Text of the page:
David Reid Ross is the official Republican candidate for state representative in District 12, an area that includes parts of Louisville and Lafayette. The undated photo above, in which he's seen posing with President Donald Trump, is included in a voters' guide created by the Boulder County Republicans.
But the Colorado Republican Party now wants nothing to do with Ross after being informed by Westword about The House of David, a personal blog populated by well over a decade's worth of posts that include rants and musings most sentient humans would regard as racist, homophobic, Islamophobic and more, more, more.
"We did not know about the blog," stresses Daniel Cole, the Colorado Republican Party's communications director. "We find it reprehensible and not representative of the Republican Party or the Republican platform."
Ross, for his part, responded to an initial series of email questions from Westword with a simple confirmation that he owns The House of David. After we followed up with a new set of inquiries, he replied like so: "I do not talk with enemies of the people."
He's conversed plenty on his blog. Writing under the name Zimriel, Ross notes in the "About" section, dated April 27, that the site "has been running since early April 2002 (attached to webpages, some of which are here now, too, backdated). The blog has changed over the years...as have I. The point of this blog is to preserve Mindthoughts. Some of my mindthoughts are carefully reasoned. Some are...less so, especially in the 2002-4 era. If I thought that any of these dashed-off comments were worth paying to read them, I would be selling them in a book."
He adds: "For those seeking to remunerate me financially for these efforts, as it happens, I have written books — four of them, at present count (April 2018). These are sidebarred at my Islam page. House of War is the one most favorably received, if you haven't picked that up already."
Indeed, Ross apparently fancies himself something of an expert on Islam. The three items on his YouTube channel are presented in a lecture format, with the one below characterized as a discussion of "how we might sift through the sources for Islamic history — all the sources. The test-case here is to what extent Mecca and Madina [sic] was important to the earliest Muslims, and to which earliest Muslims."
If you don't want to watch the entire clip, Ross sums up his views about Islam in a line from a passage headlined "The US Army is under Shari'a Law."
"I'll just repeat that Islam is false and evil, and that Muslims have no place in any position of responsibility," he opines.
As for Ross's own belief system, he writes in the aforementioned "About" essay that "my faith and religion are Catholic Christian. I would argue that I have 'reasoned my way into it;' I was the opposite of born into it. My ancestry is a quarter Jewish (mothers' side, although as it happens this DNA runs back to Burma, not to Israel) and three-quarters Protestant, give-or-take (the Anglicans have been odd here, as you might know). My politics are Dissident Right, and this blog will argue from that perspective. I don't care if you label me Alt-Right."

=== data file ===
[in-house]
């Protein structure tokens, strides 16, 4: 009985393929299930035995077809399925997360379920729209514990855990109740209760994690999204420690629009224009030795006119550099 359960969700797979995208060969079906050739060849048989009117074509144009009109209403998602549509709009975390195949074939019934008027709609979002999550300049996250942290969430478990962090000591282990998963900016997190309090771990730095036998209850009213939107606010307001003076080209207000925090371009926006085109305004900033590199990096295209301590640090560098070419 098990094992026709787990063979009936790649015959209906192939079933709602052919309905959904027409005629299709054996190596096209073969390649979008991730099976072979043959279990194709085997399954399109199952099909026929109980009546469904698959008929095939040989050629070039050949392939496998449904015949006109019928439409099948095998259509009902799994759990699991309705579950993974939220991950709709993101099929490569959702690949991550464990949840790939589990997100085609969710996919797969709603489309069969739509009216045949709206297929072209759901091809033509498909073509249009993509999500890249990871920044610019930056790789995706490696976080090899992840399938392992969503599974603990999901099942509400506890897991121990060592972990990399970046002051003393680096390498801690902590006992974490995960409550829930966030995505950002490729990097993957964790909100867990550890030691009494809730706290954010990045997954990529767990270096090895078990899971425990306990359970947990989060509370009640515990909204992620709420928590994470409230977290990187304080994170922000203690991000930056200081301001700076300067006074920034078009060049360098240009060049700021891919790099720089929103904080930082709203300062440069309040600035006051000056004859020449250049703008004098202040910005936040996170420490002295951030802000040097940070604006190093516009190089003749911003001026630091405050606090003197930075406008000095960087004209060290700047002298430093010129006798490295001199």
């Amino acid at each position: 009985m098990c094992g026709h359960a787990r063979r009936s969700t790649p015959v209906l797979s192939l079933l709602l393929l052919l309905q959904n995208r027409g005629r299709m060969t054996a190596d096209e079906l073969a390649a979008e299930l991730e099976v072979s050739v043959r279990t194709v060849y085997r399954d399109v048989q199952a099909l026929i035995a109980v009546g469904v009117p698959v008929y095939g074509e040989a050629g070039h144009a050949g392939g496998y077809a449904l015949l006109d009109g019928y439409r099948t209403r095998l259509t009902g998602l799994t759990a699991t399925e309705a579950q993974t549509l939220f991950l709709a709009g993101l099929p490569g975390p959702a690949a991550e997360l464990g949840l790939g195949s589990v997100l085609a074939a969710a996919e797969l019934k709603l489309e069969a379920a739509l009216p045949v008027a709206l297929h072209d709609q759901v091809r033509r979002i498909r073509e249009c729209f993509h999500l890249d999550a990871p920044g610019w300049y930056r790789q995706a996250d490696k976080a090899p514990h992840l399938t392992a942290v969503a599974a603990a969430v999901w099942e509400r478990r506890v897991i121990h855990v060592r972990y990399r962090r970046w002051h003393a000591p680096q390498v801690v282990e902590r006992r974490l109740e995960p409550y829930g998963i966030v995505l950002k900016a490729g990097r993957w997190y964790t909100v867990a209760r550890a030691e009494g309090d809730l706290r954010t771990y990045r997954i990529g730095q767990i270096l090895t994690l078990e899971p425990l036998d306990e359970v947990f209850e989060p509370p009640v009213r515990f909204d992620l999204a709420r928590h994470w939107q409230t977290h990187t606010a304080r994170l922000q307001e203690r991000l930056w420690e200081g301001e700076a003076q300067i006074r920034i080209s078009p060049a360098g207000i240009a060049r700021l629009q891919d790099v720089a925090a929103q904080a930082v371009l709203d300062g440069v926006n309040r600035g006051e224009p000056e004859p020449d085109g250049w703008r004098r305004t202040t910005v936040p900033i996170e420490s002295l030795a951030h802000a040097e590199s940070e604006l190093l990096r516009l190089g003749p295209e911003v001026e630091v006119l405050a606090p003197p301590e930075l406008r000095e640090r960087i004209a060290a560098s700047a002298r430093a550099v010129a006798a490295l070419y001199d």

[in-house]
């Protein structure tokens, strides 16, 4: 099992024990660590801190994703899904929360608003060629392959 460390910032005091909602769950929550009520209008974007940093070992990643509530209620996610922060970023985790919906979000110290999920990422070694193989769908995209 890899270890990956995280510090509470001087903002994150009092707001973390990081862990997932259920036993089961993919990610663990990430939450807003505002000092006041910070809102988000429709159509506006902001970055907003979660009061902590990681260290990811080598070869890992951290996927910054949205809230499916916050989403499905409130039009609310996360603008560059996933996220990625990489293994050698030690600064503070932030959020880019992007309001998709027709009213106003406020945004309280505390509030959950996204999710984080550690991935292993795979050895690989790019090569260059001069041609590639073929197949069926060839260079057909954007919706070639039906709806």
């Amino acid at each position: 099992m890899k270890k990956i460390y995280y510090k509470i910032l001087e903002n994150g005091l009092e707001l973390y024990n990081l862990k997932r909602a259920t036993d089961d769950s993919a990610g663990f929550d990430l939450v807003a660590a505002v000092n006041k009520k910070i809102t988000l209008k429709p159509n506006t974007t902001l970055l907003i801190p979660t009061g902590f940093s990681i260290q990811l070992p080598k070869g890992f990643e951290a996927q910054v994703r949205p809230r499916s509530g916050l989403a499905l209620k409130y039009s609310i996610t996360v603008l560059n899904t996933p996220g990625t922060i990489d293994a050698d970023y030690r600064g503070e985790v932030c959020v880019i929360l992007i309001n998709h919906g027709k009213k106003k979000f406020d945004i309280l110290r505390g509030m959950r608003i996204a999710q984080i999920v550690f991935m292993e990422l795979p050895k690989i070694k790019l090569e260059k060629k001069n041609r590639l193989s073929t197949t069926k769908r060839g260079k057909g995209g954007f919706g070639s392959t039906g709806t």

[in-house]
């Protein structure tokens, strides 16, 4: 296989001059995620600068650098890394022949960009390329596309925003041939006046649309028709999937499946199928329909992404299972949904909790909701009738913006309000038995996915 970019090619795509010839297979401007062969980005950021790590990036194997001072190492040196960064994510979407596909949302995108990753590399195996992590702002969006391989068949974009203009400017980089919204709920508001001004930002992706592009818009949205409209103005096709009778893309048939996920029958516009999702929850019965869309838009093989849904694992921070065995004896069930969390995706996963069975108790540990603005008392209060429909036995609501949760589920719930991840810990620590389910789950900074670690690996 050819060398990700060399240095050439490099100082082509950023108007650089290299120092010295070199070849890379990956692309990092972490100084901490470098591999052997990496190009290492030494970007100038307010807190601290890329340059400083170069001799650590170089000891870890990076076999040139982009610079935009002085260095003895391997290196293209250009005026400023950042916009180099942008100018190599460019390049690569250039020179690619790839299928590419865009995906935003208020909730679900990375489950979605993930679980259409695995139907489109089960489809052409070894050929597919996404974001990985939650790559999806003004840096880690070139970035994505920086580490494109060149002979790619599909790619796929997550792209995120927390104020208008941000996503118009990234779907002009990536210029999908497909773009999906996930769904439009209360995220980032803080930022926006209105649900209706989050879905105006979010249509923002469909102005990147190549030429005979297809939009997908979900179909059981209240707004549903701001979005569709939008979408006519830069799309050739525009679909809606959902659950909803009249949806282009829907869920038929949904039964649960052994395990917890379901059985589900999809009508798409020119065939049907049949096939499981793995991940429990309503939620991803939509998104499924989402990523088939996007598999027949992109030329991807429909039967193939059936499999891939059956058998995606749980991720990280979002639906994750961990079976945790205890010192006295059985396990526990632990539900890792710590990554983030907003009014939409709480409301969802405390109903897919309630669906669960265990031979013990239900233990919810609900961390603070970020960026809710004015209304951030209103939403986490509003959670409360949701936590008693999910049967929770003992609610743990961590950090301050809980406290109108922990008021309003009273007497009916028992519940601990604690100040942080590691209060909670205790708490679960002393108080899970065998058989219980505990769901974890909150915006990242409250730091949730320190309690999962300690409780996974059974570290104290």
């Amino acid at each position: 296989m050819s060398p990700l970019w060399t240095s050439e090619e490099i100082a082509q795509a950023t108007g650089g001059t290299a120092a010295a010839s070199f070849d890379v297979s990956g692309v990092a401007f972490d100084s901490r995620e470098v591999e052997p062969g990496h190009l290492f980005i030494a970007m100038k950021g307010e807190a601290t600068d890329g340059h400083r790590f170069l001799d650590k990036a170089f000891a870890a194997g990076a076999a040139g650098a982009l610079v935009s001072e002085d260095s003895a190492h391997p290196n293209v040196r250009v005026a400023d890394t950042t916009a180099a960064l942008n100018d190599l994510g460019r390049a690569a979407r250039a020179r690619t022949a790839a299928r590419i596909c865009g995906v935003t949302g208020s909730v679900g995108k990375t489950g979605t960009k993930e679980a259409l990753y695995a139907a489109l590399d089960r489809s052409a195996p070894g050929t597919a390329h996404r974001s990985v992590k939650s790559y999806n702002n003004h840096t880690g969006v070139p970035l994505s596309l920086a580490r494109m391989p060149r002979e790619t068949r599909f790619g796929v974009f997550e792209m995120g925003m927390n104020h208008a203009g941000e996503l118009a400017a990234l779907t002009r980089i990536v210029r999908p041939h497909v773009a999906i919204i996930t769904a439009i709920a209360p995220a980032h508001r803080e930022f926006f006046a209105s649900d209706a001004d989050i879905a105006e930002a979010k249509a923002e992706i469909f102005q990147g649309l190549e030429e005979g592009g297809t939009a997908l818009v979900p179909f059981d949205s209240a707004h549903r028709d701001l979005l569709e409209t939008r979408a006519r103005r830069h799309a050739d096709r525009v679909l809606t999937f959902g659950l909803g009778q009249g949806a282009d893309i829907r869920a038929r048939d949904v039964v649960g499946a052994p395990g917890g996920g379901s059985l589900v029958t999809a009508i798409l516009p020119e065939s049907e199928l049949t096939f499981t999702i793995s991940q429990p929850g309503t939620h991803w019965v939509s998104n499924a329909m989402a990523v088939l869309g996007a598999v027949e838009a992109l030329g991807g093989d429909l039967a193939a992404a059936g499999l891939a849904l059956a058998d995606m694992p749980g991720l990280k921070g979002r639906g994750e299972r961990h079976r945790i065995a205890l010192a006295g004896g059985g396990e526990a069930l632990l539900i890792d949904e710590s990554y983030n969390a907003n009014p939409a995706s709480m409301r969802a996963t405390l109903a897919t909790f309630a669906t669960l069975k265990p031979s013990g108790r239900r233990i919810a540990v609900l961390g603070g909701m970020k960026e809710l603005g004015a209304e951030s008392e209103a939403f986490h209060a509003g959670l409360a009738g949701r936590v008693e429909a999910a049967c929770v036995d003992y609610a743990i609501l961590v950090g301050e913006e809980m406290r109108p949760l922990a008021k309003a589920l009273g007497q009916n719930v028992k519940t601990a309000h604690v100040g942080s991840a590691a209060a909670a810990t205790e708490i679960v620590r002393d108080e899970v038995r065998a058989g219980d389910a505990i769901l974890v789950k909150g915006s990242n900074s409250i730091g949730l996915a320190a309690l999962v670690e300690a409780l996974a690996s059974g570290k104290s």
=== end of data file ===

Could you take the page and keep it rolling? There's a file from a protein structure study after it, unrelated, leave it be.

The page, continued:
Plenty of folks would after checking out blurbs like the following, from 2011, in which he writes, "If you love black people: never, never let them vote."
Could this be a one-time lapse that Ross meant satirically rather than literally? Consider that question while looking at some other observations from his site or other online chats. Here's a batch of takes about race; the first several words of each item are linked to their source.
"If blacks wish to be perceived better than white racists perceive them, they can start by not proving them right."
"'Be aware of your surroundings' is code. It means 'watch out for young black people' and, also unspoken, steer clear of them."
"I lived in Houston for a long, long time. I witnessed many crime waves in that time. I also could not help but notice which demographics committed these crimes. For awhile, I could make believe that it was under control. Then came Katrina and the effects of the 'sanctuary city' policy. In Houston, I had a lot less to fear from a white hooligan wannabe-thug riot than from a pack of feral 'youths' who do this for a living. I expect this is true of most cities in the US."
"The outrages of 1865 and 1866, at least along the Gulf Coast, proved that enough blacks were ignorant or wicked that white civilians could not trust them with power over them."
"The US was 85 percent white up to the 1960 census. In 1965 the Congress passed the Hart-Celler act. So, yes, there was a deliberate program to 'diversify' this nation — to pull down the white share in it. I have also not seen anyone on the Left say what proportion of whites would be TOO low. Yes — they want to wipe us out. And it’s time more of us started pointing that out."